Start planning your spring aviating In December, Weather Services International’s prediction was for a colder-than-normal January and February in all regions of the country except the Southeast and South-Central areas. That didn’t materialize. Now, WSI said it “expects the upcoming period (March-May) to average colder than normal across much of the western U.S. and parts of the Northeast, with above-normal temperatures elsewhere.” Whatever your take on the news—and whether or not you ever needed a preheat before flying this winter—start planning your spring aviating, because if spring hasn’t reached your area yet, it’s now safe to predict that it’s just around the corner. Read more >>

BlogsReporting Points: Could you fly for three days and nights?

Swiss pilot André Borschberg is in training for a nonstop around-the-world flight in the Solar Impulse. This week, he spent three days in a simulator preparing for the challenge scheduled to take place in 2014. Read more >>


Easy flyer

Ercoupe: Easy flyer With its rounded lines and roly-poly looks, the Ercoupe looks like it would be right at home with a smiley face painted on its nose. And why not? The Ercoupe is one of the simplest, easiest, safest, and most fun airplanes you could want. It's also among the least expensive to buy and fly on the used market today and, despite its age, has a robust parts and owner support network. Some 2,400 Ercoupes are on the FAA registry, and some of them will sell for as low as $10,000 to $18,000. That's quite a bargain, especially when you consider that earlier Ercoupes qualify for operation under light sport aircraft rules. Read more and watch AOPA Live® >>


For daily news updates, see AOPA Online.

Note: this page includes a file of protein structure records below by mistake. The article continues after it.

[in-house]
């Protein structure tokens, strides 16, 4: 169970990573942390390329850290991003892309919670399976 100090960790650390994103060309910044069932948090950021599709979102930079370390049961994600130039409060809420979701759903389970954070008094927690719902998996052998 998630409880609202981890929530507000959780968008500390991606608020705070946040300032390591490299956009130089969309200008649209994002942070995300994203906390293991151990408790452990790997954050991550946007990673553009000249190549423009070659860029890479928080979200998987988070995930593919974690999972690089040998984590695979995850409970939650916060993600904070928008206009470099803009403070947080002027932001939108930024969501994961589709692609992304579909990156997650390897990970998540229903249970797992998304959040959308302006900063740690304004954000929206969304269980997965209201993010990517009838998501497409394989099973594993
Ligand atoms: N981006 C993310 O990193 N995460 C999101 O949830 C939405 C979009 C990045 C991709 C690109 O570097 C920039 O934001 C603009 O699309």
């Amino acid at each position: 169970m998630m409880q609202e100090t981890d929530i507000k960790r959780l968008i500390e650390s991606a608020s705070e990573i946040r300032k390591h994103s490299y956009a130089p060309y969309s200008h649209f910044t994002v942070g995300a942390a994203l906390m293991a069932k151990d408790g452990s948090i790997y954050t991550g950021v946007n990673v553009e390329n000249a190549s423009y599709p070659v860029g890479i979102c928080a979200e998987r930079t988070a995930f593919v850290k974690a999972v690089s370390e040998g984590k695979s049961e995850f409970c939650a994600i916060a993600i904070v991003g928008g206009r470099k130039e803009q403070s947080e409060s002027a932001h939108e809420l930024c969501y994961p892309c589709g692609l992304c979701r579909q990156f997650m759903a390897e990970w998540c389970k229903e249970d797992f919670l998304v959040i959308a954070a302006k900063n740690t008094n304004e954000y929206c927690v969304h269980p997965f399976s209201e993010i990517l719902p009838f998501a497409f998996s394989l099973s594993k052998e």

Safety & Proficiency

IFR Fix: A show of hands

IFR Fix: A show of hands You attend an aviation safety meeting at the local fixed-base operator. The moderator thanks everyone for coming and states that showing up places you in a pilot-population subset considered statistically less likely to have an accident. Aren't you glad that you dragged your low-flying, scud-running buddy along? Next the moderator presents a flight scenario, asking for a show of hands from the audience on what course of action to take. In the ensuing discussion, pilots dive in with opinions and tales. IFR Fix readers also dive in. What does the emerging portrait reveal? Perhaps a syllabus for recurrency training. Read more >>

Of VFR flight plans and flight following

When you file a VFR flight plan and request flight following, can you automatically assume air traffic controllers know your destination and route of flight? VFR flight plans serve a different purpose than IFR flight plans, and understanding the difference between the two when it comes to what information ATC knows can help avoid misunderstanding and frustration. Listen as air traffic controllers address the issue of VFR flight plans and routing on the latest segment of the Air Safety Institute’s Ask ATC. Watch AOPA Live >>

Departure to arrival, IFR charts tell all you need to know